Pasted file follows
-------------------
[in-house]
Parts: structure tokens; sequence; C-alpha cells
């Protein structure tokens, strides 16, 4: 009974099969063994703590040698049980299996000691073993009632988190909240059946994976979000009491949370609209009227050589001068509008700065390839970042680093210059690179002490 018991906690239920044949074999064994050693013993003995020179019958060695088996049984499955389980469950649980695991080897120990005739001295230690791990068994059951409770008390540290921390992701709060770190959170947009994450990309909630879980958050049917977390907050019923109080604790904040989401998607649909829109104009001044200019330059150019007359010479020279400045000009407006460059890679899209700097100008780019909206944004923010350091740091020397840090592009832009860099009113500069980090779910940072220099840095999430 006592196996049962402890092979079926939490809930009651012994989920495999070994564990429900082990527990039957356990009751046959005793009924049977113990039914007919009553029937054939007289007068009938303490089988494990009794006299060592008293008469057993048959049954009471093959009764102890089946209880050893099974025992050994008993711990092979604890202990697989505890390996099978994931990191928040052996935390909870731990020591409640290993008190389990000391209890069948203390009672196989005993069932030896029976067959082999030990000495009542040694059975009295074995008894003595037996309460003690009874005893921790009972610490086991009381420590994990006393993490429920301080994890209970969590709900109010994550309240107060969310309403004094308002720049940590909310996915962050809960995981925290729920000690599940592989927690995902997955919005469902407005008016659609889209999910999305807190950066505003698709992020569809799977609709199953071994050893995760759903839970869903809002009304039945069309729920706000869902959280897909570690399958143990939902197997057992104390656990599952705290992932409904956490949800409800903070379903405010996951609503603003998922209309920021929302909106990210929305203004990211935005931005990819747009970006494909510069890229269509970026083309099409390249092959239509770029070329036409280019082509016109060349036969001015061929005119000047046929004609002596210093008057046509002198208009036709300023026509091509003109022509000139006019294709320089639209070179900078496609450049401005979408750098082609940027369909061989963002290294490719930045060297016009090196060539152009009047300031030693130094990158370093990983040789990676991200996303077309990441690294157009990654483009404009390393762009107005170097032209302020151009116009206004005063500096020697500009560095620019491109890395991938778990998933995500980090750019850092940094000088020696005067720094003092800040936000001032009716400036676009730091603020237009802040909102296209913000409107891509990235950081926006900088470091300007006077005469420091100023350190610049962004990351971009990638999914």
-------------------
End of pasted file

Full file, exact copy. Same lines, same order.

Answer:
[in-house]
Parts: structure tokens; sequence; C-alpha cells
């Protein structure tokens, strides 16, 4: 009974099969063994703590040698049980299996000691073993009632988190909240059946994976979000009491949370609209009227050589001068509008700065390839970042680093210059690179002490 018991906690239920044949074999064994050693013993003995020179019958060695088996049984499955389980469950649980695991080897120990005739001295230690791990068994059951409770008390540290921390992701709060770190959170947009994450990309909630879980958050049917977390907050019923109080604790904040989401998607649909829109104009001044200019330059150019007359010479020279400045000009407006460059890679899209700097100008780019909206944004923010350091740091020397840090592009832009860099009113500069980090779910940072220099840095999430 006592196996049962402890092979079926939490809930009651012994989920495999070994564990429900082990527990039957356990009751046959005793009924049977113990039914007919009553029937054939007289007068009938303490089988494990009794006299060592008293008469057993048959049954009471093959009764102890089946209880050893099974025992050994008993711990092979604890202990697989505890390996099978994931990191928040052996935390909870731990020591409640290993008190389990000391209890069948203390009672196989005993069932030896029976067959082999030990000495009542040694059975009295074995008894003595037996309460003690009874005893921790009972610490086991009381420590994990006393993490429920301080994890209970969590709900109010994550309240107060969310309403004094308002720049940590909310996915962050809960995981925290729920000690599940592989927690995902997955919005469902407005008016659609889209999910999305807190950066505003698709992020569809799977609709199953071994050893995760759903839970869903809002009304039945069309729920706000869902959280897909570690399958143990939902197997057992104390656990599952705290992932409904956490949800409800903070379903405010996951609503603003998922209309920021929302909106990210929305203004990211935005931005990819747009970006494909510069890229269509970026083309099409390249092959239509770029070329036409280019082509016109060349036969001015061929005119000047046929004609002596210093008057046509002198208009036709300023026509091509003109022509000139006019294709320089639209070179900078496609450049401005979408750098082609940027369909061989963002290294490719930045060297016009090196060539152009009047300031030693130094990158370093990983040789990676991200996303077309990441690294157009990654483009404009390393762009107005170097032209302020151009116009206004005063500096020697500009560095620019491109890395991938778990998933995500980090750019850092940094000088020696005067720094003092800040936000001032009716400036676009730091603020237009802040909102296209913000409107891509990235950081926006900088470091300007006077005469420091100023350190610049962004990351971009990638999914």